Faculty

Faculty composer Martin Bresnick will be commissioned by the PRISM Quartet for its performance and recording project “Mending Wall,” which explores the role of walls in today’s society. Bresnick’s piece is based on the 1914 Robert Frost poem of the same name.

Faculty composer Christopher Theofanidis ’94MMA ’97DMA will write a piece for the Allentown Symphony Orchestra for its celebration of the 50th anniversary of Earth Day, in 2020. The work, for strings and harpsichord, will examine themes of conservation and environmentalism.

Published July 11, 2019
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Violinist Sophia Mockler ’17MM ’18MMA joins the Minnesota Orchestra

Violinist Sophia Mockler ’17MM ’18MMA recently won a position in the second violin section of the Minnesota Orchestra. It was her first professional orchestra audition.

Asked about her preparation for the audition, Mockler, who studied with Ani Kavafian at YSM, talked about the value of position-specific instruction. “Since this was my first orchestral audition, I wanted to get as much help from my mentors as I could before the audition,” she said. “I had the opportunity to work on the excerpts with a string player from the New York Philharmonic, which was invaluable. His suggestions were extremely helpful and specific to the variety of things a jury would be listening for.”

As “extensive” as the audition process was—it was described that way on the Minnesota Orchestra’s website—Mockler found more opportunity in each round to concentrate on musicality. “In the audition I tried to play as musically and imaginatively as possible so that the jury could hear my personality through the screen,” she said. “With each audition round that was added, I continued to focus on being musical, confident, and free.”

While Mockler is excited to begin playing with the orchestra in September, she is most looking forward to getting to better know the ensemble’s musicians, calling them an “outstanding group of people.”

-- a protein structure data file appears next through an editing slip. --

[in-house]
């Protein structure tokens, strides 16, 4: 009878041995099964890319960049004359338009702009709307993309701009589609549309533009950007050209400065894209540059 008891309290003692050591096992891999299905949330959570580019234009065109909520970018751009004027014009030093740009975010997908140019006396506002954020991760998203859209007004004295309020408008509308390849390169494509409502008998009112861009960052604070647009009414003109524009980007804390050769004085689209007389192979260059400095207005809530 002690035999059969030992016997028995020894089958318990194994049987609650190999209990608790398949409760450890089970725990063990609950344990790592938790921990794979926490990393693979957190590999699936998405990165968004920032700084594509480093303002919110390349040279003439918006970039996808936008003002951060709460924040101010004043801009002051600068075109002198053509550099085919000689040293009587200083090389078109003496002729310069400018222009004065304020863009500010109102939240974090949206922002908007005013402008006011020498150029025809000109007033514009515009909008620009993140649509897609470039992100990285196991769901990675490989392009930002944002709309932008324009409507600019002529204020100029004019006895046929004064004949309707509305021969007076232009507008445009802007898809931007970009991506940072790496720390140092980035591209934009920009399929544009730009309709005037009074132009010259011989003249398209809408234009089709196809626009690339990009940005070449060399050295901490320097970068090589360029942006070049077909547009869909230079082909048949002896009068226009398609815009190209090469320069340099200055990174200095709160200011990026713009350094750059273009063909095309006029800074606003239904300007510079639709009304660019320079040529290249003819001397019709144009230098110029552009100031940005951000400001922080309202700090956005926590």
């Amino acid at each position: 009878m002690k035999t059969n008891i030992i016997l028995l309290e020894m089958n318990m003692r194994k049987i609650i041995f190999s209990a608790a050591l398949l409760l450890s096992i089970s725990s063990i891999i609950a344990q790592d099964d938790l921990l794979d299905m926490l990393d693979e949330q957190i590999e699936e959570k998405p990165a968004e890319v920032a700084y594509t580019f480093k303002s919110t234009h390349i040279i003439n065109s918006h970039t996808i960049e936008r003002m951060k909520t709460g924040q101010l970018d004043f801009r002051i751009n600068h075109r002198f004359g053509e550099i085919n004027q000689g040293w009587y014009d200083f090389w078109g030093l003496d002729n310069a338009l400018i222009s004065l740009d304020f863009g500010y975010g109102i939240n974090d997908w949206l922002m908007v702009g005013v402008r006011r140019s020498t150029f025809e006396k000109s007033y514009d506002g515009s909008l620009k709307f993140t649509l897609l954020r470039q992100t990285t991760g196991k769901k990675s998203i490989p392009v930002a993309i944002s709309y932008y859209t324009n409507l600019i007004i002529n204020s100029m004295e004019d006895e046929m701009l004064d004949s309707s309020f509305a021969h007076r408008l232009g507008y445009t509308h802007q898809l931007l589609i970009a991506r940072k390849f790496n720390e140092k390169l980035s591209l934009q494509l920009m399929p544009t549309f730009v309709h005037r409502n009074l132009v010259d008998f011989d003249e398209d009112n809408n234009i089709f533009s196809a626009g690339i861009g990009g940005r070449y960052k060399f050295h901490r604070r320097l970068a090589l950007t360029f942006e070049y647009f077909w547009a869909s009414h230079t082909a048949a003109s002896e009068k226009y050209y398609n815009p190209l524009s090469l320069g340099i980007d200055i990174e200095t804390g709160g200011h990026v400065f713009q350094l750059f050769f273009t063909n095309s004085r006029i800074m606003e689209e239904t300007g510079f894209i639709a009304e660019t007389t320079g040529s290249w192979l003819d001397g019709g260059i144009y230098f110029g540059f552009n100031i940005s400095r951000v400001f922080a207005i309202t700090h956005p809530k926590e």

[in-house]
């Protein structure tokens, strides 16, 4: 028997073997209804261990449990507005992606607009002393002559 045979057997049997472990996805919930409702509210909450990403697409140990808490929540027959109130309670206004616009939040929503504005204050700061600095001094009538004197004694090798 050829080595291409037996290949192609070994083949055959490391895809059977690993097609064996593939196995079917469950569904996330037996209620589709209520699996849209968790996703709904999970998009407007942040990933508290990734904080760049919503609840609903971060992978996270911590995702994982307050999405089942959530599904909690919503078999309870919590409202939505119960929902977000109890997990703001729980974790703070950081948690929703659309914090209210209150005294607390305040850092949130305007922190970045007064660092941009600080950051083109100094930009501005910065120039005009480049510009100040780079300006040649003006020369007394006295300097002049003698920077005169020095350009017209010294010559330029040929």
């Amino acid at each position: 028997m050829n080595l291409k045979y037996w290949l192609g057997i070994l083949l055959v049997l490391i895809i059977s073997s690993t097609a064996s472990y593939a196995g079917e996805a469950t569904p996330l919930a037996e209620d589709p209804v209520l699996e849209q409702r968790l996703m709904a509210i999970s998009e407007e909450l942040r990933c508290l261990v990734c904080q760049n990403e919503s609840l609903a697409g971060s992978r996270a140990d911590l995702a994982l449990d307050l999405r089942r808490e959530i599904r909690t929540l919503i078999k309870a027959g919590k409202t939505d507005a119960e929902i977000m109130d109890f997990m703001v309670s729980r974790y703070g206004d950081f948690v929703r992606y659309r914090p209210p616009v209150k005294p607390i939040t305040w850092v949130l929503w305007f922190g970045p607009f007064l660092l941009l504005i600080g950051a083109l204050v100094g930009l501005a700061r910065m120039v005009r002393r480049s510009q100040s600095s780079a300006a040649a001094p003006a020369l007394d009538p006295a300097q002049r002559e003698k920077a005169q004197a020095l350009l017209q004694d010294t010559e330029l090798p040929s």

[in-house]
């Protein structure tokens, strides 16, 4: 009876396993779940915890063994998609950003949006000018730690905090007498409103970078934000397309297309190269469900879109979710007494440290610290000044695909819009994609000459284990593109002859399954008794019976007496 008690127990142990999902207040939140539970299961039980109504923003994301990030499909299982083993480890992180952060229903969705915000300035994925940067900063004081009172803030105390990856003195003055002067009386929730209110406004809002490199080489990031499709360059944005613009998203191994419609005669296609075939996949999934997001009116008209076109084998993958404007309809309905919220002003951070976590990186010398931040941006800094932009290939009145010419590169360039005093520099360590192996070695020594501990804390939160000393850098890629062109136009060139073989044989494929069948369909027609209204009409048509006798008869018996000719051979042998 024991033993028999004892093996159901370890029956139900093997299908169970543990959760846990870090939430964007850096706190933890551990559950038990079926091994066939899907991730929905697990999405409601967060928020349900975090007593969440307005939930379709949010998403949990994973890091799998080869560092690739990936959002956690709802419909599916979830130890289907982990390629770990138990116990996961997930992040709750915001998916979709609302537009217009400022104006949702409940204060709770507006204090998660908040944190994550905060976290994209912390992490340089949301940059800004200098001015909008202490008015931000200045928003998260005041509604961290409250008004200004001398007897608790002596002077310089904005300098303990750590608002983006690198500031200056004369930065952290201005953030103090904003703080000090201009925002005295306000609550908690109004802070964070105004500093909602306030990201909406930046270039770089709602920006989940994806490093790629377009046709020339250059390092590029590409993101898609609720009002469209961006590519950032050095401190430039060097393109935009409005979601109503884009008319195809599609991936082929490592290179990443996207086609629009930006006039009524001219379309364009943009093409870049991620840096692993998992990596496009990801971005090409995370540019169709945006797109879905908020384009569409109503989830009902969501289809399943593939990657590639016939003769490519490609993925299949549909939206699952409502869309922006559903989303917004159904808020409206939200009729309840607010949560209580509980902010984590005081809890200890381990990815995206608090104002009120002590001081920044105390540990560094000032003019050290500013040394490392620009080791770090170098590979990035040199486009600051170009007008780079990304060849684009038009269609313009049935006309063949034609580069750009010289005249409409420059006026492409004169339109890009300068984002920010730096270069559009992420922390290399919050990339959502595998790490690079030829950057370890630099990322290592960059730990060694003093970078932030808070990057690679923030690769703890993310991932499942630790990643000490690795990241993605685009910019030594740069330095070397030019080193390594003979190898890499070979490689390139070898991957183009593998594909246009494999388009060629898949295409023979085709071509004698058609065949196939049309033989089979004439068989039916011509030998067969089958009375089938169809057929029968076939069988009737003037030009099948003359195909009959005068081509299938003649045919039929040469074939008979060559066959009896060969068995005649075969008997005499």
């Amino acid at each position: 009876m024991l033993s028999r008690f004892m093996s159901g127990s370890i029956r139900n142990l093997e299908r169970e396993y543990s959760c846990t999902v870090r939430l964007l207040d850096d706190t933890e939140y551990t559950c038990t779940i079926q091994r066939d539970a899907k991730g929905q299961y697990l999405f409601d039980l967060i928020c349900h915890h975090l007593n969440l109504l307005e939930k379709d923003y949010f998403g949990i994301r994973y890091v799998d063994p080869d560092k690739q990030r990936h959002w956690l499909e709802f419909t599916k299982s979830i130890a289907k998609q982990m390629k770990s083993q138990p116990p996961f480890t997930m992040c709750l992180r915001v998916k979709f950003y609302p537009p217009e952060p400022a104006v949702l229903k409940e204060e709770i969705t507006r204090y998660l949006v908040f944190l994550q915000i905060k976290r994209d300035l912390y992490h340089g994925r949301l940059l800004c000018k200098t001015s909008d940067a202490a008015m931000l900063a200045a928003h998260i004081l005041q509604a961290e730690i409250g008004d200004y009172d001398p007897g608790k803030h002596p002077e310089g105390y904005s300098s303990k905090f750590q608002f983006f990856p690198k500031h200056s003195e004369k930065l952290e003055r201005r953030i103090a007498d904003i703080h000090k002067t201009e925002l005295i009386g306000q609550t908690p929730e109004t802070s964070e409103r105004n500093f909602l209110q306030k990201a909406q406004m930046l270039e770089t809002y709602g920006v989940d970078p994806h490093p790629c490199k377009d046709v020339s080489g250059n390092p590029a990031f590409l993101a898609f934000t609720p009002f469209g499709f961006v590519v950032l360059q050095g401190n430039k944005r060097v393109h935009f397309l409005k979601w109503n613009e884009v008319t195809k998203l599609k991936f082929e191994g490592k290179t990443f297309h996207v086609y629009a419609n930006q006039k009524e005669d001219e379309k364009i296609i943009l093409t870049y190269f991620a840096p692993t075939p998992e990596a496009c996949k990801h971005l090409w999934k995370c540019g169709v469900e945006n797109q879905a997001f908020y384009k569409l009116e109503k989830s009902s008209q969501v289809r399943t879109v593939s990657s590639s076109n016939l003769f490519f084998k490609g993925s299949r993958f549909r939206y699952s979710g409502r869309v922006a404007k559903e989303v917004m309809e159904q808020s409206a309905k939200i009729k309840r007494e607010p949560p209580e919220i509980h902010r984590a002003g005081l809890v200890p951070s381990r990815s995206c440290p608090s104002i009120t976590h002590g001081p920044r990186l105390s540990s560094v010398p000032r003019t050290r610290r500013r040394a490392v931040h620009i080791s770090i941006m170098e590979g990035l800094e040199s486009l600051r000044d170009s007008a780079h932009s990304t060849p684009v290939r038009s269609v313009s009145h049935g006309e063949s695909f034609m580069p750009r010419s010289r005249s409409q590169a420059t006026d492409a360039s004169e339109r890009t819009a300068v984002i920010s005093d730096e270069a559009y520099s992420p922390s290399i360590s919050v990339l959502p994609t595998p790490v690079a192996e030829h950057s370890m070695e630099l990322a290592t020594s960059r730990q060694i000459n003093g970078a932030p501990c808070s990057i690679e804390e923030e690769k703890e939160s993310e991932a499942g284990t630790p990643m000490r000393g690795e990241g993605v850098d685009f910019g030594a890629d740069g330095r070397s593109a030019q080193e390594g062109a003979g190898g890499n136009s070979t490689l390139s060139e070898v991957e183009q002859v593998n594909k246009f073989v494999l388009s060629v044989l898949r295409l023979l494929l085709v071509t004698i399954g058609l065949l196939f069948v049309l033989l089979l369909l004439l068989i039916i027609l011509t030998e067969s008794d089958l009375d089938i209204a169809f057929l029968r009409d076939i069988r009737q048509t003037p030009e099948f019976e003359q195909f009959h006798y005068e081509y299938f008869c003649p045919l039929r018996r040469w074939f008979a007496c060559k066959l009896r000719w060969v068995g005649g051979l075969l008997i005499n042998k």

“The sheer level of enthusiasm and encouragement that I felt from everyone in the orchestra during my trial was amazing,” she said, “and I am grateful to play alongside them.”

Published June 25, 2019
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YSM Alumni News | May 2019

Miki Aoki

Composers Samuel Adams ’10MM and Suzanne Farrin ’00MM ’03MMA ’08DMA have been named 2019 Guggenheim Fellows.

Kathleen Allan ’14MM has been appointed Artistic Director and Conductor of the Amadeus Choir of Greater Toronto, a 45-year-old symphonic chorus that works regularly with the Toronto Symphony Orchestra.

Pianist Miki Aoki ’02MM released her fourth album, Tokyo Story, in the fall. It contains the world’s first recordings of the original piano scores of the last seven films by Yasujiro Ozu.

Composer Sheila Barnes ’74MM ’75MMA has taught voice at Cambridge University, Trinity College since 2010. In 2018 she adjudicated the Governor’s Prize of the Royal Conservatoire of Scotland and led a forum for composers at the Conservatory of Amsterdam on writing for voice. Barnes is currently writing an opera for the Netherlands Opera and the London-based early music group La Nuova Musica.

Double bassist Andrea Beyer ’15MM, bassoonist Francisco Joubert Bernard ’17MM, violinist Ethan Hoppe ’16MM ’18MMA, double bassist Levi Jones ’16MM, clarinetist Jesse McCandless ’17MM, cellist Alan Ohkubo ’14MM, violist Yuan Qi ’15MM, and violinist Yefim Romanov ’16AD are current fellows in the New World Symphony.

Violinist Claudia Bloom ’80MM is the Director of the Palo Alto School of Chamber Music, an intergenerational chamber music program. Now in its fifth year, the program offers professional coaching for string players, woodwind players, and pianists, and participants comprise a small orchestra.

The Great Necks Guitar Trio, whose members include Scott Borg ’06AD and Matthew Rohde ’07MM, released its debut album, Original Arrangements for Three Guitars, which reached the No. 10 spot on the Traditional Classical Billboard Charts for the week of December 1.

Trumpeter Joel Brennan ’06MM ’07MMA ’11DMA and violist Anne Leilehua Lanzilotti ’08MM are inaugural faculty members at The Tianjin Juilliard School.

Violinist Davis Brooks ’78MM released his fourth solo album, Violin & Electronics 2, in December, featuring music by Richard Einhorn, Filipe Leitão, Frank Felice, Patrick Long, James Aikman, and Otto Luening.

Pianist Lydia Brown ’95MM ’96AD has been named Chair of the Collaborative Piano Department at the Juilliard School for fall 2019. Brown is in her 15th year as Assistant Conductor at the Metropolitan Opera and her 13th year as the head of the vocal program at the Marlboro Music School and Festival.

The St. Martin’s Chamber Choir of Denver performed Two French Noels by Susan Brown ’76MM as part of a series that featured music by women composers, exclusively.

Conductor Hannah Carr ’17MM, Artistic Director of the Hoboken, New Jersey-based Cantigas Women’s Choir, led the group in a May 19 concert called “Music from the Mountaintops.”